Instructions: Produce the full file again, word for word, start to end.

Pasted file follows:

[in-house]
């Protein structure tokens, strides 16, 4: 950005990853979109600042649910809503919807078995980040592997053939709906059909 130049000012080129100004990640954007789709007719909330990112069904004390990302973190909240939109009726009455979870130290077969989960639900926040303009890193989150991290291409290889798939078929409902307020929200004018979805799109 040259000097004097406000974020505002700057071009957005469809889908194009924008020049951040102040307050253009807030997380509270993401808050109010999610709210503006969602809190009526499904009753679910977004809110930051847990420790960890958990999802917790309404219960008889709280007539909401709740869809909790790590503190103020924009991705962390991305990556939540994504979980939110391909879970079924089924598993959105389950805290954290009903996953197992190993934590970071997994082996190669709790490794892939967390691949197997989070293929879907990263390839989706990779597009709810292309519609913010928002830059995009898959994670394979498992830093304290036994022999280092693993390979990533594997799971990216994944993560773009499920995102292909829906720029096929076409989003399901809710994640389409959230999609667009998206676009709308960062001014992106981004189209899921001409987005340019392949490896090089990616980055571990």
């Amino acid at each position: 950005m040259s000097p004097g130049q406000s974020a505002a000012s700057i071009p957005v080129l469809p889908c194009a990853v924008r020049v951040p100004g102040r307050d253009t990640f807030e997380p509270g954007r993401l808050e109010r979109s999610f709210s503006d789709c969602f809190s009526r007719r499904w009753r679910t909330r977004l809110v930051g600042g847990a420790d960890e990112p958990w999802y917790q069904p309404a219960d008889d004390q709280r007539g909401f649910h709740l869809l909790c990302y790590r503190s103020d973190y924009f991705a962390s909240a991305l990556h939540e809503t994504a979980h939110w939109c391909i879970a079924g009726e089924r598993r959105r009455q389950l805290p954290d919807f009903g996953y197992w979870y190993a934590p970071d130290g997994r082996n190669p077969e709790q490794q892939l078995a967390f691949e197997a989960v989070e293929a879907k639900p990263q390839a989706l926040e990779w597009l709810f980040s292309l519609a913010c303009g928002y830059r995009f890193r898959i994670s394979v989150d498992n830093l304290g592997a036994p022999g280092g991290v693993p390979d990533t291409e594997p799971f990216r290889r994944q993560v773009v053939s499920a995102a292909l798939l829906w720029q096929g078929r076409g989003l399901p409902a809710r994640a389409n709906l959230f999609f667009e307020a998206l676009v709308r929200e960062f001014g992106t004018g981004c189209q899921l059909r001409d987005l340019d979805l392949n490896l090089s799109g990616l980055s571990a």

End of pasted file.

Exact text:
[in-house]
């Protein structure tokens, strides 16, 4: 950005990853979109600042649910809503919807078995980040592997053939709906059909 130049000012080129100004990640954007789709007719909330990112069904004390990302973190909240939109009726009455979870130290077969989960639900926040303009890193989150991290291409290889798939078929409902307020929200004018979805799109 040259000097004097406000974020505002700057071009957005469809889908194009924008020049951040102040307050253009807030997380509270993401808050109010999610709210503006969602809190009526499904009753679910977004809110930051847990420790960890958990999802917790309404219960008889709280007539909401709740869809909790790590503190103020924009991705962390991305990556939540994504979980939110391909879970079924089924598993959105389950805290954290009903996953197992190993934590970071997994082996190669709790490794892939967390691949197997989070293929879907990263390839989706990779597009709810292309519609913010928002830059995009898959994670394979498992830093304290036994022999280092693993390979990533594997799971990216994944993560773009499920995102292909829906720029096929076409989003399901809710994640389409959230999609667009998206676009709308960062001014992106981004189209899921001409987005340019392949490896090089990616980055571990």
């Amino acid at each position: 950005m040259s000097p004097g130049q406000s974020a505002a000012s700057i071009p957005v080129l469809p889908c194009a990853v924008r020049v951040p100004g102040r307050d253009t990640f807030e997380p509270g954007r993401l808050e109010r979109s999610f709210s503006d789709c969602f809190s009526r007719r499904w009753r679910t909330r977004l809110v930051g600042g847990a420790d960890e990112p958990w999802y917790q069904p309404a219960d008889d004390q709280r007539g909401f649910h709740l869809l909790c990302y790590r503190s103020d973190y924009f991705a962390s909240a991305l990556h939540e809503t994504a979980h939110w939109c391909i879970a079924g009726e089924r598993r959105r009455q389950l805290p954290d919807f009903g996953y197992w979870y190993a934590p970071d130290g997994r082996n190669p077969e709790q490794q892939l078995a967390f691949e197997a989960v989070e293929a879907k639900p990263q390839a989706l926040e990779w597009l709810f980040s292309l519609a913010c303009g928002y830059r995009f890193r898959i994670s394979v989150d498992n830093l304290g592997a036994p022999g280092g991290v693993p390979d990533t291409e594997p799971f990216r290889r994944q993560v773009v053939s499920a995102a292909l798939l829906w720029q096929g078929r076409g989003l399901p409902a809710r994640a389409n709906l959230f999609f667009e307020a998206l676009v709308r929200e960062f001014g992106t004018g981004c189209q899921l059909r001409d987005l340019d979805l392949n490896l090089s799109g990616l980055s571990a």